The Flowering of Chant
In the ninth century, Charlemagne joined various strands of spiritual practice—all having their roots in the ancient church—to help solidify his kingdom. Gregorian chant, as one of these strands, became a unifying force in Christian worship in an empire that included large portions of Western Europe. Although the Holy Roman Empire crumbled after Charlemagne’s death, the form of chant that he promoted continued in practice throughout the West for centuries.
During these centuries, monks made two major contributions to chant. First, they organized the chants into an ancient Greek system of eight modes (we’ll say more about modes in chapter 8). And second, the monks invented a way to write down the notes using elaborate markings called neumes—in some ways they resemble modern shorthand. The neumes represented the shape and the line of a melody.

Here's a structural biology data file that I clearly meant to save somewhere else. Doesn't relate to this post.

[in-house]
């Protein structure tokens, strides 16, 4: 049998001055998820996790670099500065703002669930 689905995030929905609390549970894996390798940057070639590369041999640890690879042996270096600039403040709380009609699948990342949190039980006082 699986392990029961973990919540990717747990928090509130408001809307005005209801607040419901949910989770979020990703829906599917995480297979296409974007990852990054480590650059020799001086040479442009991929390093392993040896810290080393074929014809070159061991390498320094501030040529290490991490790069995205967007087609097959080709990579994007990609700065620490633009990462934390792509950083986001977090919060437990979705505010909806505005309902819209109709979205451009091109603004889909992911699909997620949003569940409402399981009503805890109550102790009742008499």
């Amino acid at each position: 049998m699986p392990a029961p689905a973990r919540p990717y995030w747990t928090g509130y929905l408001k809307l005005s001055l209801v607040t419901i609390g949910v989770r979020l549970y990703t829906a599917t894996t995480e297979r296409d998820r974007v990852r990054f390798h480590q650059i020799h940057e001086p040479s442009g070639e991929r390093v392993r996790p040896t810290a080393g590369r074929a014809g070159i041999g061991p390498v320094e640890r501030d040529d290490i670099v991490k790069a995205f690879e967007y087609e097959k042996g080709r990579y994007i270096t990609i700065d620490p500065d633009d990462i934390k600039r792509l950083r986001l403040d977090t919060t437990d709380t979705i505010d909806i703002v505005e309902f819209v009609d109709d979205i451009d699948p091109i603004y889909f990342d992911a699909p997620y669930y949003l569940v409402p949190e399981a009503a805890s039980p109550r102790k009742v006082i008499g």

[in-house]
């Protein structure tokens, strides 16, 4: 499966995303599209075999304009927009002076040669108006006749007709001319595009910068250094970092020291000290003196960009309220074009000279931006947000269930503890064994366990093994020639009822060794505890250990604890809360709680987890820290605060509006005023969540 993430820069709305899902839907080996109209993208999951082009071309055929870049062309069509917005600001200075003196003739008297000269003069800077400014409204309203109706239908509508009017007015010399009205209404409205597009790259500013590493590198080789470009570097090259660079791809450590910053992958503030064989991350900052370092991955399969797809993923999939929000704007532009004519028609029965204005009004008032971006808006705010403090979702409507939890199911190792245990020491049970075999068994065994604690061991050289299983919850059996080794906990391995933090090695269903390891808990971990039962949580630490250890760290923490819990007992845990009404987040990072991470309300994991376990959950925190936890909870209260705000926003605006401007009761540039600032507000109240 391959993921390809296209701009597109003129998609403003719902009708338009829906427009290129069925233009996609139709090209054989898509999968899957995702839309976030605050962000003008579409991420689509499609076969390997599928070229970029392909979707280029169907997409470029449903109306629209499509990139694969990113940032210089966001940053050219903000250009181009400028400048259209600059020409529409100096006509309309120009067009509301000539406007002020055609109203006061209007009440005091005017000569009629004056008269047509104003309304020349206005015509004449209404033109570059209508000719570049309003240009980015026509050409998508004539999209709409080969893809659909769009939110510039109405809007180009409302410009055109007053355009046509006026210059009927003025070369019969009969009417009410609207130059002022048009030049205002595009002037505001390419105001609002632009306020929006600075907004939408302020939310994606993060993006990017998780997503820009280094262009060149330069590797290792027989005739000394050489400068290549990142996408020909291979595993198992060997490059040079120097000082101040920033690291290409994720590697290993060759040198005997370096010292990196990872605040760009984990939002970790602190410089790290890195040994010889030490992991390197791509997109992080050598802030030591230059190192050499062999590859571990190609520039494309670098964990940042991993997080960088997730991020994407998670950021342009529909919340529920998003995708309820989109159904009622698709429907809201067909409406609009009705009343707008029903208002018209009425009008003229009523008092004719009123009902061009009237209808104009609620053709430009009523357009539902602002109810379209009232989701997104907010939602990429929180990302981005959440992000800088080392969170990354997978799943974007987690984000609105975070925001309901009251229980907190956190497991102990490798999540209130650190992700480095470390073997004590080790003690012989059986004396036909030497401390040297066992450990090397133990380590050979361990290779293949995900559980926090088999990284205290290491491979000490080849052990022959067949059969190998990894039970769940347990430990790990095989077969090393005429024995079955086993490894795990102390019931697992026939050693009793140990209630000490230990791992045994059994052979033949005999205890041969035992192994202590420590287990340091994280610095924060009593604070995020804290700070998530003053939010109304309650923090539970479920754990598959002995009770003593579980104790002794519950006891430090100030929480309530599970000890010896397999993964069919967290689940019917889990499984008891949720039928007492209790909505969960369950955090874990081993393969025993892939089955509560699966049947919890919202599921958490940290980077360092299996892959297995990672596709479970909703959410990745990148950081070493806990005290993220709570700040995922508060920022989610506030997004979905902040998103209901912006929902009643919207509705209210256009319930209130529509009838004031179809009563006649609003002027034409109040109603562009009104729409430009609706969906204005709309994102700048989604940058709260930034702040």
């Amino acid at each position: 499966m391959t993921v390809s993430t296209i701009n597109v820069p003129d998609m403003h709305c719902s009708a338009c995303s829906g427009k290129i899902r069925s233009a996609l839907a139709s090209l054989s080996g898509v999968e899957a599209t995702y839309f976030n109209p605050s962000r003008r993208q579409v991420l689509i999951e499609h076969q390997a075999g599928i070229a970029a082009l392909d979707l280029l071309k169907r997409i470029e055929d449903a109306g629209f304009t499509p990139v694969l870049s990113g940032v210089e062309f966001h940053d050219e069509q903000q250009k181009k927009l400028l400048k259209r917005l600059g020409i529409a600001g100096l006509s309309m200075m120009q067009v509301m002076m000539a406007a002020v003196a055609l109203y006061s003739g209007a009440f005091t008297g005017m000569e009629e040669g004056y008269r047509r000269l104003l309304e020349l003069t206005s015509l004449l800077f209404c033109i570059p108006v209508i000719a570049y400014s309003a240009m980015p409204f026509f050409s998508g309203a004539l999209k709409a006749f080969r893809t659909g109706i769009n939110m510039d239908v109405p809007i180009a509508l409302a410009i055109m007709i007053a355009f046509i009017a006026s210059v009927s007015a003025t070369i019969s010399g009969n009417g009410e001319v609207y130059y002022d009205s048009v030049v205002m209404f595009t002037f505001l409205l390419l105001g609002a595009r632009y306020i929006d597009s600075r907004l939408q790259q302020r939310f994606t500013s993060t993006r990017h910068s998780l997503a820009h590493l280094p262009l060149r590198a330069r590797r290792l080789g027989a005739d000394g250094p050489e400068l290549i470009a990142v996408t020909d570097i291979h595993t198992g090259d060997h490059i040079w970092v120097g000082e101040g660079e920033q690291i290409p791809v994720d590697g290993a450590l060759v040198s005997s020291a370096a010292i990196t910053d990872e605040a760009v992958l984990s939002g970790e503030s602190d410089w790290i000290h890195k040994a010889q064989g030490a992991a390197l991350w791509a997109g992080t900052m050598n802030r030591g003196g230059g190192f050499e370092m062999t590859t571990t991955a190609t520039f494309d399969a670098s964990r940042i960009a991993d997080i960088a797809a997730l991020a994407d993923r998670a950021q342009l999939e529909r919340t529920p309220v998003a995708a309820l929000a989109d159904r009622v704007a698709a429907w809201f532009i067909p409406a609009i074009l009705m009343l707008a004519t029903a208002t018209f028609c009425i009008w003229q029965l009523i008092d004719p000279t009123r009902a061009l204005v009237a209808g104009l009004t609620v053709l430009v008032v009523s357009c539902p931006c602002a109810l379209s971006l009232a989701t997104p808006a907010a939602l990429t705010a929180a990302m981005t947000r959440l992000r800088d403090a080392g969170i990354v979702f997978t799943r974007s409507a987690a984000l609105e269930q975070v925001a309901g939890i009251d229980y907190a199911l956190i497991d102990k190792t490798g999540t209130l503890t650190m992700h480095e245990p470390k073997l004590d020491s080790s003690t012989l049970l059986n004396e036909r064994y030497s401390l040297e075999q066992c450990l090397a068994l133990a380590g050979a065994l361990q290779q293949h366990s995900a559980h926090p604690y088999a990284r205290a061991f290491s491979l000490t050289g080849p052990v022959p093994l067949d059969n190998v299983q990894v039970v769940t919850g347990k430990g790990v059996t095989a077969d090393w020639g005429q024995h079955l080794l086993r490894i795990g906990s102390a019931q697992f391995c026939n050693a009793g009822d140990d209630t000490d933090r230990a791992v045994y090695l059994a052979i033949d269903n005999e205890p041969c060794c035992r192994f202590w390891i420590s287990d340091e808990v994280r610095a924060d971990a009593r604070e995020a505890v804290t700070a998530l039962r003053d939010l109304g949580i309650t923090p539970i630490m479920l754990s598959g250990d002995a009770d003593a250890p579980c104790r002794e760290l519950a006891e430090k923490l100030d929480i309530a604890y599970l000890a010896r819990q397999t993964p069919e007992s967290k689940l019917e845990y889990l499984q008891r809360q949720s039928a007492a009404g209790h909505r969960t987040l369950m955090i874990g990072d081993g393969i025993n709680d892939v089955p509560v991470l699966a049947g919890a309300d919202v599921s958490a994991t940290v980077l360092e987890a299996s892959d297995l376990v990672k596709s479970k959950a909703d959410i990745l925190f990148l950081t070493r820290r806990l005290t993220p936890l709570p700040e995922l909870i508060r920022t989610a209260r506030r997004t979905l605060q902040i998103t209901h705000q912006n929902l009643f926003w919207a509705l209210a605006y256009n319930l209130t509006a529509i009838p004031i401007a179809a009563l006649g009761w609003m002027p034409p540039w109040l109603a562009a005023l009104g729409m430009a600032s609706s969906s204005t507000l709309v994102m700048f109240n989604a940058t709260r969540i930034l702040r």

The earliest chant melodies were simple, much as we would consider a children’s hymn to be simple. When later chants were sung to more fluid and elaborate melodies, they still maintained their purity of form designed primarily to enhance the sound and emphasize the meaning of the words.
Excerpted from The Song of Prayer: A Practical Guide to Learning Gregorian Chant
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